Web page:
Comedian Tom Cotter performs

By Trevor Wallace
February 21, 2010

Adding a stand-up comedy performance at Cabrini College to his already impressive resumé, Tom Cotter hit the stage for CAP Board’s Funny Bone Friday. Touching on subjects such as the life-saving Top Ramen for college students and the bitter coldness of the night’s event, Cotter’s humor was delivered so fast that if you blinked, you missed it.

Performing in Jazzman’s Café, Cotter engaged most of the audience in his bit by encouraging them to laugh at themselves and those around.

Riffing on the school’s current weather conditions, Cotter said, “It’s so cold here my nipples got here five minutes before I did.”

CAP Board hosted the event that was held on Friday, Feb. 19 at 9 p.m., with vanilla ice cream and all the makings for the perfect sundae for those in attendance.

“He liked to ask the audience what they wanted to talk about and really made it funny. He would call out people in the audience and innocently make fun of them,” Kelsey Kastrava, sophomore communication major, said.

Cotter even stabbed at his own professional career as a comedian, which most comedians will agree can be an uphill battle at times.

“Yeah sure, being a comedian is great if you love poverty,” Cotter smirked.

Cotter also went on about dealing with generation gaps while performing for college students, whereas at a corporate function he has to find the line between what’s appropriate and what’s not for the boss.

“One kid came up to me after my show and said, ‘That was the s— dude!’ Since when did s— mean good?” Cotter said.

Cotter has made quite a name for himself in the comedy world, performing skits on “Late Night with Conan O’Brien” and showcasing his stand-up on “The Tonight Show with Jay Leno.” He’s also had his own special on “Comedy Central Presents” and currently has his own show, “TWO FUNNY,” which can be seen on the Woman’s Entertainment Network.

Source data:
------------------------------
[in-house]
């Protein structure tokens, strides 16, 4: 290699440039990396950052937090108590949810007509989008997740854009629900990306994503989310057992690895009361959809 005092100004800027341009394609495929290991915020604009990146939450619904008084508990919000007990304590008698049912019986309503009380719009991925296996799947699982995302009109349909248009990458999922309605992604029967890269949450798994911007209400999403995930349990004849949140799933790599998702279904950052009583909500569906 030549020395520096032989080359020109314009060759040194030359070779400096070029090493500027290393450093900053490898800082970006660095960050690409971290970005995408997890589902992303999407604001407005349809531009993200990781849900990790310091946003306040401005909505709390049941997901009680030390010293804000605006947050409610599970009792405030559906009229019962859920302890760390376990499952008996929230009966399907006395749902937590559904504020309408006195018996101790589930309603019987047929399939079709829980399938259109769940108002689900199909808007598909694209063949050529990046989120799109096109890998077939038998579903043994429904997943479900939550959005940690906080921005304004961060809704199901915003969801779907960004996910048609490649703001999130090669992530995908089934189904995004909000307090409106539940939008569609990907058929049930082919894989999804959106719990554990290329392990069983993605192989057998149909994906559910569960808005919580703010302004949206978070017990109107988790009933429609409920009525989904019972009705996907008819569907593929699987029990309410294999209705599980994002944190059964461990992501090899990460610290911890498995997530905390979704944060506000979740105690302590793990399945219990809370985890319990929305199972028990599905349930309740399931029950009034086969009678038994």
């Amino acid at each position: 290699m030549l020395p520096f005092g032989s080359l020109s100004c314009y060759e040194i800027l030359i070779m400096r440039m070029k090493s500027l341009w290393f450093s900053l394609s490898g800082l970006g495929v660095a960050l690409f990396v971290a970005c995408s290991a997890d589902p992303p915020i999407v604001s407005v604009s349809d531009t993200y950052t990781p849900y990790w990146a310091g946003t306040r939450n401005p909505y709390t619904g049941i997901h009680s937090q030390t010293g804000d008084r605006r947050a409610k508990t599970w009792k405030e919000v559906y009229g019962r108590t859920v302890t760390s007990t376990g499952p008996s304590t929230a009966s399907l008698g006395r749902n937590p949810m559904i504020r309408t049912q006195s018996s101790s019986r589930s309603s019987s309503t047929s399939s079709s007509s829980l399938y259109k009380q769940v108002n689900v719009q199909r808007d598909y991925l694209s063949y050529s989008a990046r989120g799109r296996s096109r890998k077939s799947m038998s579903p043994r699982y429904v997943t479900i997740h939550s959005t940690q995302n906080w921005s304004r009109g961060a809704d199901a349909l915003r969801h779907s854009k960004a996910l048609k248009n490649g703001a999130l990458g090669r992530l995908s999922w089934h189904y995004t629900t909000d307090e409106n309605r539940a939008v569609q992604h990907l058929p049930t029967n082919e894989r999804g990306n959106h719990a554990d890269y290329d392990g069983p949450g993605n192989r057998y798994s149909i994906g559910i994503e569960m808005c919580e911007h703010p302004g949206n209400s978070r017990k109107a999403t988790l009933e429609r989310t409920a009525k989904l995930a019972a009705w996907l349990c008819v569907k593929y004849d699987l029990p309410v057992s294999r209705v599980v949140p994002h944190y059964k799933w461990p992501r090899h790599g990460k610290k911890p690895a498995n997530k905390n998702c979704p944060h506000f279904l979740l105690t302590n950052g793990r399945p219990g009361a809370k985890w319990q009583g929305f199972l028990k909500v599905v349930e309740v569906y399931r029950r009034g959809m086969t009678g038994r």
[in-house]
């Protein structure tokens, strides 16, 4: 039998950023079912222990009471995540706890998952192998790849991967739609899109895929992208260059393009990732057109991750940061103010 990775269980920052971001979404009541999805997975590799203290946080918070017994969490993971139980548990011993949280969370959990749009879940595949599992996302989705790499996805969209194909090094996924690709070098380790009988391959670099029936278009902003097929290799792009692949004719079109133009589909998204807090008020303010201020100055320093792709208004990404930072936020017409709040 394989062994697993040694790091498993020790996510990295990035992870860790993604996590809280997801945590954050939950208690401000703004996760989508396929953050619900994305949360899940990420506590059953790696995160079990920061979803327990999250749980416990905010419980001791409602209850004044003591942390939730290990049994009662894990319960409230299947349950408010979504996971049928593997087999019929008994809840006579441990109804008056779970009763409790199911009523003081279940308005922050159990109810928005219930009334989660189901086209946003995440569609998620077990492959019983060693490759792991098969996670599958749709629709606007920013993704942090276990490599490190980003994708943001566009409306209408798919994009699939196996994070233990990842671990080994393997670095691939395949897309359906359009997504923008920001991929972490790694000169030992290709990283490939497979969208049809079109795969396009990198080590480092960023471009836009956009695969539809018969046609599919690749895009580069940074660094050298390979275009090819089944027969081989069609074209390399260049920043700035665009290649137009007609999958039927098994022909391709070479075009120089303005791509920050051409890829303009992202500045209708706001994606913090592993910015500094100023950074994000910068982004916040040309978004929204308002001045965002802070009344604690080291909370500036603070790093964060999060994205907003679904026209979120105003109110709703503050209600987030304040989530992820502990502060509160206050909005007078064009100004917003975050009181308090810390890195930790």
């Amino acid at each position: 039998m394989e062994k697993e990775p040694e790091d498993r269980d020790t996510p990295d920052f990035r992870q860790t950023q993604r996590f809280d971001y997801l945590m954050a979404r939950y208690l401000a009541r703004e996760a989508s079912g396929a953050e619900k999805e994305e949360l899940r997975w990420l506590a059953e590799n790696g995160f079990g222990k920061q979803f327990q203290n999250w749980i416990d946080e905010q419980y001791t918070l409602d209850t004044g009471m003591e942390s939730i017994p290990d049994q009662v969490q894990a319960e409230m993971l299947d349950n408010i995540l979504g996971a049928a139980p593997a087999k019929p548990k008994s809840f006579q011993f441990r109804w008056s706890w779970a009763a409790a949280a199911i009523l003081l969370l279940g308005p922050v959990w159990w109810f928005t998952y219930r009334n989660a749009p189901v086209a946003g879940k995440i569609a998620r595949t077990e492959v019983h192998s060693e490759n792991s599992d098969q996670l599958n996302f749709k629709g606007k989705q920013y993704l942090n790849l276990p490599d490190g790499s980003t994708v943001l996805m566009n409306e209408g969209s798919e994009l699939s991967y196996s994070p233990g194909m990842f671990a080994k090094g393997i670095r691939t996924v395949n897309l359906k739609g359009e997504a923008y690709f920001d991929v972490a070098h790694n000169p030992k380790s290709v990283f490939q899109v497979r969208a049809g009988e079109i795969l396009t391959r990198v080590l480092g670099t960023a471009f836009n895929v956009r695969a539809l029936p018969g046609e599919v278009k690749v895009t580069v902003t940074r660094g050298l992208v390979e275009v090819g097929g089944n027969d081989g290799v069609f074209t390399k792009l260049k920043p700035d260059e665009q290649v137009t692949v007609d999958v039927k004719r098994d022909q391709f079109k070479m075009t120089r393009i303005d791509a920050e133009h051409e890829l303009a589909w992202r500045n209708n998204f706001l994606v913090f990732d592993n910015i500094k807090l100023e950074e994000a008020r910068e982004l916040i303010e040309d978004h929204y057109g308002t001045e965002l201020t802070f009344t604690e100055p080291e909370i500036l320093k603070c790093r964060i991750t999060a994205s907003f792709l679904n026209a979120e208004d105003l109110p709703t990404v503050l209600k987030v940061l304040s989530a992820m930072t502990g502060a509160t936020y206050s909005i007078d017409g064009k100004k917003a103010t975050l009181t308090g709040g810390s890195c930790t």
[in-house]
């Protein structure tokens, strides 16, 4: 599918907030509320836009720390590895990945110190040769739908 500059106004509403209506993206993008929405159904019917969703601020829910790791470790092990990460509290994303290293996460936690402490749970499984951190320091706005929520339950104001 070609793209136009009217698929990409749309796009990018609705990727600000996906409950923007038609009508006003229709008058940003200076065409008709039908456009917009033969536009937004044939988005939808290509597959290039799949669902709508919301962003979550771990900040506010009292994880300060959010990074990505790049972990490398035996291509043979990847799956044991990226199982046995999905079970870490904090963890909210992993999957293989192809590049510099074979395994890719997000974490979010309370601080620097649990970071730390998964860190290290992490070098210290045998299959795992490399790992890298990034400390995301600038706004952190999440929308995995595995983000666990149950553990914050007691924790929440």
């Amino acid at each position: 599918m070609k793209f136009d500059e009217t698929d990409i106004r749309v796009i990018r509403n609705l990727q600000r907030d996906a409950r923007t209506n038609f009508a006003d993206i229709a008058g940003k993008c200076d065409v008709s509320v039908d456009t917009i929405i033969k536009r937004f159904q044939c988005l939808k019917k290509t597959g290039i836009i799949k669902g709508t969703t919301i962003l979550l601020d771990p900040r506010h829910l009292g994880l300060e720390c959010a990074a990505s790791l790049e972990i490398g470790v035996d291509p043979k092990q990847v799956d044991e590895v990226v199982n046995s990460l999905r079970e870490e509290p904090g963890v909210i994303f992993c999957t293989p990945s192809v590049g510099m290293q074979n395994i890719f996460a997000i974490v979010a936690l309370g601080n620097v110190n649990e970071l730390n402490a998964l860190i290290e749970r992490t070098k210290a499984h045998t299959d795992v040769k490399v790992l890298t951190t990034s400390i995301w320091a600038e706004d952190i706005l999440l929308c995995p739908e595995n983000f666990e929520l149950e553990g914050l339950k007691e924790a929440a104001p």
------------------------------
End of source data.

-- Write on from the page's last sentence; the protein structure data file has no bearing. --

Cotter was also the winner of the “Seattle International Stand-Up Comedy Competition” by the “largest margin of victory in the history of the event,” the Boston Herald said.

Having created such a name for himself, Cotter’s reputation as an in-your-face type of comedian has taken him oversees to perform in London and Beijing.

“It was difficult at first to get used to all the nuances of Beijing’s culture, but you observe them for a while and pick them up easily,” Cotter said.

Comedians will run into hecklers, which are people in the audience who disrupt the comic’s performance by trying to be funnier than the comedian or focusing the audience’s humor onto the comedian.

After joking about dachshunds with their long bodies and short legs, Cotter said a woman left his audience in a fit of rage.

“She started yelling about how her dog had just died, and stormed out of the place. She eventually wrote the club expressing her hatred towards me and how I was insensitive. We all laughed about it because honestly, it’s comedy. You’re supposed to laugh,” Cotter said.

Cotter’s influences include the late Johnny Carson and George Carlin, whom described Cotter as “Terrific, I really mean that,” Carlin said.

Trevor Wallace

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